For example, when lights are out and it’s dark, shh, there’s no talking. There’s no voice. It’s just whispers. You can begin to teach them that from baby stage by doing it, by making sure that when lights are out, nobody talks out loud, everything is just a whisper. It becomes nighttime mode and calm, and you can signal this simply by having the lights off. As they then get older from around 20 months, having a sleep wake clock in the room can really, really help. Sleep Wake clocks show when it’s daytime and when it’s nighttime. And when it’s nighttime, we all can comply with nighttime mode. And when it’s daytime, and time to be awake, it’s a good idea to use exaggerated animation in our body language, our voices and our expressions just to really differentiate the two and show a big, clear, significant difference between daytime and nighttime.
This also means that you’re showing them that when it’s nighttime, we sleep. We lie down, rest our head, close our eyes, we go to sleep, you can show them that from a very early age. Siblings are also a great way to help their other siblings. So if you have an older one who is maybe a better sleeper and a younger one who’s maybe up and down or a bit more restless, ask the older one to be on board with you and say, “Hey, I need your help with this. Can you help me? We’re going to get him sleeping well, and then he won’t disturb you anymore. So let’s show him what to do. Come on, let’s lie down. Shh. Let’s go to sleep.” And get them on board, role play a little bit with it so that it’s not just a big battle parents versus children.
Praise them, reward the really good behavior around sleep. The compliance of, “Oh, yes, I’m going to lie down now. I’m going to settle to sleep.” reward that however you can. Obviously, age appropriately. With an older one, you can have more conversations. With little ones and babies, it’s going to be more through the soothing, the reassurance, putting them down, they’ll just get used to that if you keep doing it. With babies, if they’re up in the night, follow my tips for how to respond consistently to night wakings in my previous Blog and that is going to help you at least reduce the night wakings to the best stage they can do for their age, because we all wake in the night! Little one’s, babies in particular do need some help sometimes, but we want to get the very best out of them. So we want to optimize their sleep and have them resettling to sleep as best they can.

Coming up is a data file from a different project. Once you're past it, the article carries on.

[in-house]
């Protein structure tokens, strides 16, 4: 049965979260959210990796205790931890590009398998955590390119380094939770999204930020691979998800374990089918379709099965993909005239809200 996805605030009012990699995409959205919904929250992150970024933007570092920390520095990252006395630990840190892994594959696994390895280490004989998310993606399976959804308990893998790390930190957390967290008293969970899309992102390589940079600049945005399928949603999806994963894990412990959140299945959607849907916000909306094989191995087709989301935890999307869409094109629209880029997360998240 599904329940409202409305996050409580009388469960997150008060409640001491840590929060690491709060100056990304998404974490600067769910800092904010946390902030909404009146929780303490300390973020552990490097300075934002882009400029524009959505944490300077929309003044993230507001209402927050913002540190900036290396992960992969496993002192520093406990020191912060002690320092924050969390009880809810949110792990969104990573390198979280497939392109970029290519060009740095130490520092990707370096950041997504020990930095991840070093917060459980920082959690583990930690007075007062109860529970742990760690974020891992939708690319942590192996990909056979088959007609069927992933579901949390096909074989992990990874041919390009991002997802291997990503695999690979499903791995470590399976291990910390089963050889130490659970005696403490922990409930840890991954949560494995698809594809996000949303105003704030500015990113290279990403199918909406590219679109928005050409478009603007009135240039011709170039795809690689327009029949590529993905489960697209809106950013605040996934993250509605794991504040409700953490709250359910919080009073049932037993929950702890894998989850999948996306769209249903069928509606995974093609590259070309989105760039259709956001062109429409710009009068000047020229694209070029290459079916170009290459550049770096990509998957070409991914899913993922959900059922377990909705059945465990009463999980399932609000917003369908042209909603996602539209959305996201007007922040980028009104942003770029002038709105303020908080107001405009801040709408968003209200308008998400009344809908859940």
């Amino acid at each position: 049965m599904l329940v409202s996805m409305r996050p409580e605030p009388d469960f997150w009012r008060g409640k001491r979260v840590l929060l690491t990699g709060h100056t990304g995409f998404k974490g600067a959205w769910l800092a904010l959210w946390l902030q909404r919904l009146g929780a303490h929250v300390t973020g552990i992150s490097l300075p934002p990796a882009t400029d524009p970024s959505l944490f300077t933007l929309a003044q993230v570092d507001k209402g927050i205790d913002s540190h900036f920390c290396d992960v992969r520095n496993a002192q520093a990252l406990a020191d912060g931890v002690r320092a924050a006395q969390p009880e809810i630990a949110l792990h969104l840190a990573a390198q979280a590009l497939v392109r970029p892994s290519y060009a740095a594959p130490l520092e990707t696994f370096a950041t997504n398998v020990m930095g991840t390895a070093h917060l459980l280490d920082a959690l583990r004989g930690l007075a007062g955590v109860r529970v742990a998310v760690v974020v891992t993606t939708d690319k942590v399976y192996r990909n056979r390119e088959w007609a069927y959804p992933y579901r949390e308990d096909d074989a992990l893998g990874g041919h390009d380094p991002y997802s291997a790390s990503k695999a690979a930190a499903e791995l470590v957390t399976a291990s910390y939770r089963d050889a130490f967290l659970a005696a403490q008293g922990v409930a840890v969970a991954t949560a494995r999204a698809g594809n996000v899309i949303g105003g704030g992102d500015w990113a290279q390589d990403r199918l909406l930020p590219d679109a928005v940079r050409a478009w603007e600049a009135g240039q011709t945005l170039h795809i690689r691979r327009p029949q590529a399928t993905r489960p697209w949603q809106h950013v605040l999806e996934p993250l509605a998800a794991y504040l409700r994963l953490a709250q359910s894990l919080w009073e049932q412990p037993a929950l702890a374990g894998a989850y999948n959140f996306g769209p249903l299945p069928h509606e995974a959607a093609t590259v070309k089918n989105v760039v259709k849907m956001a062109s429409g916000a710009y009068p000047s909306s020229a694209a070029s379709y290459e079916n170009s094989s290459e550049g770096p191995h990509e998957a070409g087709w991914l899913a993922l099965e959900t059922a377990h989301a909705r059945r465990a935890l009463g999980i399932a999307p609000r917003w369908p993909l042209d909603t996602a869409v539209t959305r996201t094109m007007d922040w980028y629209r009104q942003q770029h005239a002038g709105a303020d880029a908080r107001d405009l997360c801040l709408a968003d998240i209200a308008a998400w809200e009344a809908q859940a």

Essentially, if you want your children to room share, if you want the siblings to settle nicely and go to sleep in the same room, it’s all about setting up that lovely routine around bedtime and the rules around sleep time, what that looks like, and then consistently responding to any disturbances that happen between them in the nighttime.
January is our ‘Siblings’ month, coming up over the next few weeks, we’re going to be covering jealousy between siblings and the whole bedtime routine and how to do that when you have more than one child in getting them both to bed swiftly and smoothly without any major battles!
If you’re looking for help now with your children’s sleep and would like to find out more about sleeping soundly then book a discovery call. today